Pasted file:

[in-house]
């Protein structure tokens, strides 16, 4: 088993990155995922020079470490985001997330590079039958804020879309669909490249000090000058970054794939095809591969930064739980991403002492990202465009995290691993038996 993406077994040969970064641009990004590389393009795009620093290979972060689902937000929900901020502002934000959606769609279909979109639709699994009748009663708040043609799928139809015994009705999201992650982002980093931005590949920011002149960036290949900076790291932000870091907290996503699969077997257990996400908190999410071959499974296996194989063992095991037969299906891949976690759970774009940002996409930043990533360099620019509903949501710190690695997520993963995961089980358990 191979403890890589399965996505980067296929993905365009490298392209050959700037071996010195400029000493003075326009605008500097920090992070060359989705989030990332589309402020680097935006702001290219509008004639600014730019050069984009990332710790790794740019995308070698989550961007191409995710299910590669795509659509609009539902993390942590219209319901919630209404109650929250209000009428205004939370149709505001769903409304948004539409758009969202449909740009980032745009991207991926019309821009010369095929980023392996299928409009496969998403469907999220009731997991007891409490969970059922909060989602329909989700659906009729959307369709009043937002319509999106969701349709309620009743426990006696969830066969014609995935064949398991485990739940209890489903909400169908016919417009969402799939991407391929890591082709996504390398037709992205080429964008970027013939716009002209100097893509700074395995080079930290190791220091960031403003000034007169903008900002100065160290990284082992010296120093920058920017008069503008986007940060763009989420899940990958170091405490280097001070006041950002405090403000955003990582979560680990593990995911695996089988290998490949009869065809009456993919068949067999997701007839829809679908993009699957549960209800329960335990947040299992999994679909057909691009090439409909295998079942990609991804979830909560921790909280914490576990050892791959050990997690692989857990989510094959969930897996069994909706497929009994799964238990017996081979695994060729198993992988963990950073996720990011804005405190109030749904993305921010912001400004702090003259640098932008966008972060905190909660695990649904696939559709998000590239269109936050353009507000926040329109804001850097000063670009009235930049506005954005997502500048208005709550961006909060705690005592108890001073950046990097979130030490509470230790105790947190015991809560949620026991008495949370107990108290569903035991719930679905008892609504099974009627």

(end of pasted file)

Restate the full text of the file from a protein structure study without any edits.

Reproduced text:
[in-house]
């Protein structure tokens, strides 16, 4: 088993990155995922020079470490985001997330590079039958804020879309669909490249000090000058970054794939095809591969930064739980991403002492990202465009995290691993038996 993406077994040969970064641009990004590389393009795009620093290979972060689902937000929900901020502002934000959606769609279909979109639709699994009748009663708040043609799928139809015994009705999201992650982002980093931005590949920011002149960036290949900076790291932000870091907290996503699969077997257990996400908190999410071959499974296996194989063992095991037969299906891949976690759970774009940002996409930043990533360099620019509903949501710190690695997520993963995961089980358990 191979403890890589399965996505980067296929993905365009490298392209050959700037071996010195400029000493003075326009605008500097920090992070060359989705989030990332589309402020680097935006702001290219509008004639600014730019050069984009990332710790790794740019995308070698989550961007191409995710299910590669795509659509609009539902993390942590219209319901919630209404109650929250209000009428205004939370149709505001769903409304948004539409758009969202449909740009980032745009991207991926019309821009010369095929980023392996299928409009496969998403469907999220009731997991007891409490969970059922909060989602329909989700659906009729959307369709009043937002319509999106969701349709309620009743426990006696969830066969014609995935064949398991485990739940209890489903909400169908016919417009969402799939991407391929890591082709996504390398037709992205080429964008970027013939716009002209100097893509700074395995080079930290190791220091960031403003000034007169903008900002100065160290990284082992010296120093920058920017008069503008986007940060763009989420899940990958170091405490280097001070006041950002405090403000955003990582979560680990593990995911695996089988290998490949009869065809009456993919068949067999997701007839829809679908993009699957549960209800329960335990947040299992999994679909057909691009090439409909295998079942990609991804979830909560921790909280914490576990050892791959050990997690692989857990989510094959969930897996069994909706497929009994799964238990017996081979695994060729198993992988963990950073996720990011804005405190109030749904993305921010912001400004702090003259640098932008966008972060905190909660695990649904696939559709998000590239269109936050353009507000926040329109804001850097000063670009009235930049506005954005997502500048208005709550961006909060705690005592108890001073950046990097979130030490509470230790105790947190015991809560949620026991008495949370107990108290569903035991719930679905008892609504099974009627």